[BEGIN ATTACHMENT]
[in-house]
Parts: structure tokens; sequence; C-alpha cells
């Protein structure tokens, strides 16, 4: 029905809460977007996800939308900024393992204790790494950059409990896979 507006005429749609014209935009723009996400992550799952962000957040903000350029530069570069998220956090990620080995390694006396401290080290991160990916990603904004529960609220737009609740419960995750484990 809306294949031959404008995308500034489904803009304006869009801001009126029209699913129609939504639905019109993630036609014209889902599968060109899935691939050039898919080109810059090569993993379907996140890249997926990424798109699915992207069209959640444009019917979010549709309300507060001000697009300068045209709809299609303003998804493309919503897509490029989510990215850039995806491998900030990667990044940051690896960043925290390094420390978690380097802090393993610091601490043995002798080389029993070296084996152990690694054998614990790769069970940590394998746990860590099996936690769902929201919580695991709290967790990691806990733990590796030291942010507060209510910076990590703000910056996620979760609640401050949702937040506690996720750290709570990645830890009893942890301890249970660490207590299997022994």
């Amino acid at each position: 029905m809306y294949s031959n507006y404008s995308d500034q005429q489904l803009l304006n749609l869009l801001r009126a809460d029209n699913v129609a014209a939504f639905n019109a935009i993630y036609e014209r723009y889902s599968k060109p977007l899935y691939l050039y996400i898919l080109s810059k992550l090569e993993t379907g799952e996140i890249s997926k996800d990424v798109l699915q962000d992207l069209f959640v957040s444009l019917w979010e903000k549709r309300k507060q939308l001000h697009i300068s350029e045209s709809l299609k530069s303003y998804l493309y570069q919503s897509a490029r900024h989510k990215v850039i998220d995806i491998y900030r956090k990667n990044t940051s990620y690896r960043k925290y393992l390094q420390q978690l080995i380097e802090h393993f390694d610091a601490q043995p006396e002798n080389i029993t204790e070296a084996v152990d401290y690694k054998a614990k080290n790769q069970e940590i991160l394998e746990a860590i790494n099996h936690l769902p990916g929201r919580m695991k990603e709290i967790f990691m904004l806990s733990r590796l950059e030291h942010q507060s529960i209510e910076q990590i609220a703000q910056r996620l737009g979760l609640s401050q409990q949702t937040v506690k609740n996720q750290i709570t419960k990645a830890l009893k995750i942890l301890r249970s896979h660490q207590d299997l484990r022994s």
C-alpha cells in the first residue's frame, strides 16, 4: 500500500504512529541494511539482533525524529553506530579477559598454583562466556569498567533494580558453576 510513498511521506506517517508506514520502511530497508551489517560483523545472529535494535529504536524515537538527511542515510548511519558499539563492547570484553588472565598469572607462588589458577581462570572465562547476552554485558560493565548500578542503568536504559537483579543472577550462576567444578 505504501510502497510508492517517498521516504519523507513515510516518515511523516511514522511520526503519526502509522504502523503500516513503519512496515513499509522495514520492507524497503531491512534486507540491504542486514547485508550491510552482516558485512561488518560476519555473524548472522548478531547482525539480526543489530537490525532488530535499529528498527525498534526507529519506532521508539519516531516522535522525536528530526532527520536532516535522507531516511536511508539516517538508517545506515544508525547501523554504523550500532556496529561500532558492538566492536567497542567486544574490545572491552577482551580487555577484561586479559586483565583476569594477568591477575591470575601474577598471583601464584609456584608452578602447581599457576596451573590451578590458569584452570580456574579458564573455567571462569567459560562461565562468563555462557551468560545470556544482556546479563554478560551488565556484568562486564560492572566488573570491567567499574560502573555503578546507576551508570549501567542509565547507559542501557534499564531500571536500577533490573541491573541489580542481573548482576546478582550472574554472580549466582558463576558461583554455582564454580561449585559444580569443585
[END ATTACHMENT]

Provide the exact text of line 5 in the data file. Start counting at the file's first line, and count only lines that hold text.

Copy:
C-alpha cells in the first residue's frame, strides 16, 4: 500500500504512529541494511539482533525524529553506530579477559598454583562466556569498567533494580558453576 510513498511521506506517517508506514520502511530497508551489517560483523545472529535494535529504536524515537538527511542515510548511519558499539563492547570484553588472565598469572607462588589458577581462570572465562547476552554485558560493565548500578542503568536504559537483579543472577550462576567444578 505504501510502497510508492517517498521516504519523507513515510516518515511523516511514522511520526503519526502509522504502523503500516513503519512496515513499509522495514520492507524497503531491512534486507540491504542486514547485508550491510552482516558485512561488518560476519555473524548472522548478531547482525539480526543489530537490525532488530535499529528498527525498534526507529519506532521508539519516531516522535522525536528530526532527520536532516535522507531516511536511508539516517538508517545506515544508525547501523554504523550500532556496529561500532558492538566492536567497542567486544574490545572491552577482551580487555577484561586479559586483565583476569594477568591477575591470575601474577598471583601464584609456584608452578602447581599457576596451573590451578590458569584452570580456574579458564573455567571462569567459560562461565562468563555462557551468560545470556544482556546479563554478560551488565556484568562486564560492572566488573570491567567499574560502573555503578546507576551508570549501567542509565547507559542501557534499564531500571536500577533490573541491573541489580542481573548482576546478582550472574554472580549466582558463576558461583554455582564454580561449585559444580569443585